Cymraeg

Castell Carndochan 2017 

During July Gwynedd Archaeological Trust will once again be working at Castell Carndorchan.

Castell Carndochan is a little-known 13th century castle of the Welsh Princes sitting on a rocky hill above Llanuwchllyn. It originally consisted of four towers and a wall running around the top of the hill. The outline of the castle is still visible but over the centuries everything has collapsed into large heaps of rubble. Gwynedd Archaeological Trust and Snowdonia National Park Authority have been working on a project, grant-aided by Cadw, aiming to stabilise the site and find out more about it.

Excavations in what was a large area of featureless rubble have discovered a previously unknown small half-round tower and the grand entrance to the castle. The newly discovered walls have been conserved and left exposed so that visitors can see parts of the medieval masonry. In the final year of the project excavations will continue on the small tower along with some minor investigations into the rest of the castle.

As part of outreach activities planned for the project, an open day will be held on Sunday 16th July. There will be three guided tours of the site led by the Trust archaeologist in charge of the project Dave Hopewell along with Rhys Mwyn. Minibuses will provide transport from Llanuwchllyn to the site and back, departing the pickup point at 10:30am , 2:00pm and 6:30pm . These tours are free but booking is essential. Contact Dan Amor for further details: dan.amor@heneb.co.uk 01248 366970. Minibus pick up point disclosed upon booking. The following week Ysgol OM Edwards will also be visiting the site where pupils will be given the chance to experience what it's like to be archaeologist.

The project has been made possible by grant assistance from Cadw. The Snowdonia National Park Authority has kindly provided financial assistance with the outreach components of the project.

Contact Dan Amor for further details: dan.amor@heneb.co.uk 01248 366970.

 

Castell Carndochan Excavations 2016

This year's work has concentrated on finishing work on the newly-discovered entrance into the castle. We had to stop last year because the outer end was buried beneath many tons of rubble. After four days of intensive clearance, we have uncovered the complete entrance passage which was not as badly collapsed as we feared. There was also an interesting surprise; the walls leading to the entrance converge on the outside and there appears to have been an arch over the outer end of the passageway. This collapsed many hundreds of years ago but fell into the entrance in one go and the remains are still understandable. The photo shows a view from the outside. The triangular key-stone with slate slabs to either side is clearly visible. The side of the entrance is just to the left of this; the stones under the remains of the arch have been placed there as a temporary support until it can be fully recorded next week. We also had two finds; a nice hand-made nail and a fragment of lead sheet. The lead may be from the roof of the big D-shaped tower.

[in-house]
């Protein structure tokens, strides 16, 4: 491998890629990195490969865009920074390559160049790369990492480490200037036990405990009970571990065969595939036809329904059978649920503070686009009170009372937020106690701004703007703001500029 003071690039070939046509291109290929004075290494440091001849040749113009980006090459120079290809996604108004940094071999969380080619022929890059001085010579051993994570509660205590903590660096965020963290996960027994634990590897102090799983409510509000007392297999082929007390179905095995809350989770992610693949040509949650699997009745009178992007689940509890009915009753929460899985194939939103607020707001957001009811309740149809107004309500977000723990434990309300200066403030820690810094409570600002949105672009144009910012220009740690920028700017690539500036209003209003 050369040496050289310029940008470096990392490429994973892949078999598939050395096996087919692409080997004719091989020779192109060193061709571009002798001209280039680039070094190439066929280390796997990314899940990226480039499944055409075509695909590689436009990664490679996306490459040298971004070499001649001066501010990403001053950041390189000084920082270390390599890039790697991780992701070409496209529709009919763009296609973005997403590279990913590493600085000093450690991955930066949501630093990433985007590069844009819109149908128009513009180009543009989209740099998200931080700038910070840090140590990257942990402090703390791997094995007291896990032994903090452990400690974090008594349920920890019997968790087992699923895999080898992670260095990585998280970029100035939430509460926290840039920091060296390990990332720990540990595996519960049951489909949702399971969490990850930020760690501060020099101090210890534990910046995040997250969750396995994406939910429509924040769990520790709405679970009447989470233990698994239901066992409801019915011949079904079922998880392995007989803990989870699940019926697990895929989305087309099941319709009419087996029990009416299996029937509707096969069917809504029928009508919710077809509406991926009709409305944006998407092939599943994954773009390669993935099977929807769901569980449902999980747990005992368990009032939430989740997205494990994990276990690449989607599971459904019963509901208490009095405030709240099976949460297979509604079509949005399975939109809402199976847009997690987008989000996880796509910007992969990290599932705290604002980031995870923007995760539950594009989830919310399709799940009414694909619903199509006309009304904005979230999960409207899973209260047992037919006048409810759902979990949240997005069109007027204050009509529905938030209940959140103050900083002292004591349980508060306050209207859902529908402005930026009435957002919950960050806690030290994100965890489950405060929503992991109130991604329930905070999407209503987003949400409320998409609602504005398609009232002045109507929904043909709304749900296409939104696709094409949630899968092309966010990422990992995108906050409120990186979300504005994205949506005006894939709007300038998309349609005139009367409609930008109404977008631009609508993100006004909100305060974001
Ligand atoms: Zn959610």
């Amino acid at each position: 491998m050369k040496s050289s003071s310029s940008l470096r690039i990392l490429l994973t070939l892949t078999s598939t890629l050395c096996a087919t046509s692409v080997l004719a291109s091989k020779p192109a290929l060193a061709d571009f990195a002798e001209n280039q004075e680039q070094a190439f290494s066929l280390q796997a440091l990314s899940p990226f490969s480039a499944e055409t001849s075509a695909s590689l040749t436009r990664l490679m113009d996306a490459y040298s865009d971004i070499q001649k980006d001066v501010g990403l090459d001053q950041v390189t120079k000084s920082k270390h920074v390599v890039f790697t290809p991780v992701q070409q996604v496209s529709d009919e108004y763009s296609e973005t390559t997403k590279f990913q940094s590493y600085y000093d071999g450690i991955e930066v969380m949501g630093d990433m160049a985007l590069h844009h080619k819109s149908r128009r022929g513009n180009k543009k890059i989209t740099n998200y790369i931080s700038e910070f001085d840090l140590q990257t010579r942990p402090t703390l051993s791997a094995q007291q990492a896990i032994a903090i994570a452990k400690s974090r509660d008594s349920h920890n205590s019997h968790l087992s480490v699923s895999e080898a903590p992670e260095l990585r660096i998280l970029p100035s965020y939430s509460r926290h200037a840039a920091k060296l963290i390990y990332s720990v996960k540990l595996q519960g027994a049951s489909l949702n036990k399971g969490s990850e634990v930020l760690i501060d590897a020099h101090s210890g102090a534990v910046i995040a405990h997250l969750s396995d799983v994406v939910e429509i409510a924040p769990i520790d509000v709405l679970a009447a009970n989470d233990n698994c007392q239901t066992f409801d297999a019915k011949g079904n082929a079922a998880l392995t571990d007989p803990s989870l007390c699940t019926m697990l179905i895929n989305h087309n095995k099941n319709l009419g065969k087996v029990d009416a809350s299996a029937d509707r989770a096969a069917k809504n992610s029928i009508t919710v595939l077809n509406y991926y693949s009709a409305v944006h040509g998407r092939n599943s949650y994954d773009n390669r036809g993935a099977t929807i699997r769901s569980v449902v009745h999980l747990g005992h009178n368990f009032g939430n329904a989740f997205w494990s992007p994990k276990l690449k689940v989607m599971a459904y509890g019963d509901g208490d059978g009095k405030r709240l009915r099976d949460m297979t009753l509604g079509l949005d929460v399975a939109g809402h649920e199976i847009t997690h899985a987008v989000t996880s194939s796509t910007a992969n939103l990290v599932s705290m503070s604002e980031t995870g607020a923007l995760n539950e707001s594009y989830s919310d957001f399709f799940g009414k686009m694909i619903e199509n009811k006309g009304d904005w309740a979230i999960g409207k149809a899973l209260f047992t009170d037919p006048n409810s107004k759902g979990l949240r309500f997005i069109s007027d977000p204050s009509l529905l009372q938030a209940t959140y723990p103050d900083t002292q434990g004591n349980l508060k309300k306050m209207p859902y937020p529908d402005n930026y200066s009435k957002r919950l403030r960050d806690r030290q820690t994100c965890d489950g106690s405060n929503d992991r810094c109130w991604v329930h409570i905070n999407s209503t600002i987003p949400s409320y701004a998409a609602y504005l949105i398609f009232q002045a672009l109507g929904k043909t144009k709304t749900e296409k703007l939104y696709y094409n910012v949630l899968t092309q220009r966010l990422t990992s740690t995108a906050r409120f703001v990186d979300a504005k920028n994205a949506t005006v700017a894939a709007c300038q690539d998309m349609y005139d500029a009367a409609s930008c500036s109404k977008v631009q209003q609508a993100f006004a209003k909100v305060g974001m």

Castell Carndochan - Week 2 - David Hopewell, site director

Mon-Tue 26 - 27th September

At the end of last week we were well ahead of schedule. Two days of torrential rain and gales have slowed things down considerably. The photo of Neil McGuinness sums it up!

On a positive note; more of the collapsed arch and entrance passage were found to survive under the rubble. We can now see that the entrance narrows at the outer end and the lower courses of the wall survive for almost all of the passage.

 

Wed 28th September

Still raining and blowing a gale, we need to get everything recorded but it's too wet to take photographs and we can only write on waterproof drawing film and that keeps blowing away. We have started a small assessment trench on the central square keep.

 

Thur-Fri 29th - 30th September

Finally, it has (mostly) stopped raining. There are a few odds and ends to finish off with the excavation and Neil and I have a lot of recording to do.

We decided to leave the semi-collapsed arch in place and rebury it. John Burman finished excavating the rest of the entrance passage. The original floor level consisted of a few slate slabs and a gravel surface. Was Llywelyn ap Gruffudd one of the last people to walk on this surface?

The square keep in the middle of the site has always been a bit of a mystery. It could have been the first element of the castle; a stand-alone tower like Dinas Emrys. We excavated a small area of it, looking at the outer and inner faces of the wall and a small area of the interior. It was built on the top of a very uneven lump of bedrock, so the floor must have been above the current height of the rubble. We found well-preserved, mortar-bonded wall standing to a height of about 0.8m. It had been built on the old ground surface with no foundations; the original turf level ran under the wall. There were no building regulations in the 13th century! The interior contained fire cracked stones and charcoal. It seems that this part of the castle had been destroyed by fire.